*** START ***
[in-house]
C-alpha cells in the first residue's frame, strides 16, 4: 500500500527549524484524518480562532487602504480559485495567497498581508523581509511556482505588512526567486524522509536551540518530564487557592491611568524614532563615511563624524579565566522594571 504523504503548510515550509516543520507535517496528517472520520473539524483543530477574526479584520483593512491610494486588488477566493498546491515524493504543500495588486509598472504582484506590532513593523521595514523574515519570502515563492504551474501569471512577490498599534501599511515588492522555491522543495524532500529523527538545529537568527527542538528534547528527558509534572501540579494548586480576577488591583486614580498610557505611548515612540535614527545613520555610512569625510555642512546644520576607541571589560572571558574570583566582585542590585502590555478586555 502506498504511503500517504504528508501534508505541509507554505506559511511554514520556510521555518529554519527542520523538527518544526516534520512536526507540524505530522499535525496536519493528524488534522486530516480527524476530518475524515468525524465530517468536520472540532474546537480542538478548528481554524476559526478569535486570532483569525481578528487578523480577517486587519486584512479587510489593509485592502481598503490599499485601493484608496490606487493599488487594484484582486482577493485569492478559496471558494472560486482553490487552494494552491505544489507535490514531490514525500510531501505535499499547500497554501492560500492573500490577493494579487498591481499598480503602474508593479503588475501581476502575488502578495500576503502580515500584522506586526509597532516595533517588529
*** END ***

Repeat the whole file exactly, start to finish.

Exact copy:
[in-house]
C-alpha cells in the first residue's frame, strides 16, 4: 500500500527549524484524518480562532487602504480559485495567497498581508523581509511556482505588512526567486524522509536551540518530564487557592491611568524614532563615511563624524579565566522594571 504523504503548510515550509516543520507535517496528517472520520473539524483543530477574526479584520483593512491610494486588488477566493498546491515524493504543500495588486509598472504582484506590532513593523521595514523574515519570502515563492504551474501569471512577490498599534501599511515588492522555491522543495524532500529523527538545529537568527527542538528534547528527558509534572501540579494548586480576577488591583486614580498610557505611548515612540535614527545613520555610512569625510555642512546644520576607541571589560572571558574570583566582585542590585502590555478586555 502506498504511503500517504504528508501534508505541509507554505506559511511554514520556510521555518529554519527542520523538527518544526516534520512536526507540524505530522499535525496536519493528524488534522486530516480527524476530518475524515468525524465530517468536520472540532474546537480542538478548528481554524476559526478569535486570532483569525481578528487578523480577517486587519486584512479587510489593509485592502481598503490599499485601493484608496490606487493599488487594484484582486482577493485569492478559496471558494472560486482553490487552494494552491505544489507535490514531490514525500510531501505535499499547500497554501492560500492573500490577493494579487498591481499598480503602474508593479503588475501581476502575488502578495500576503502580515500584522506586526509597532516595533517588529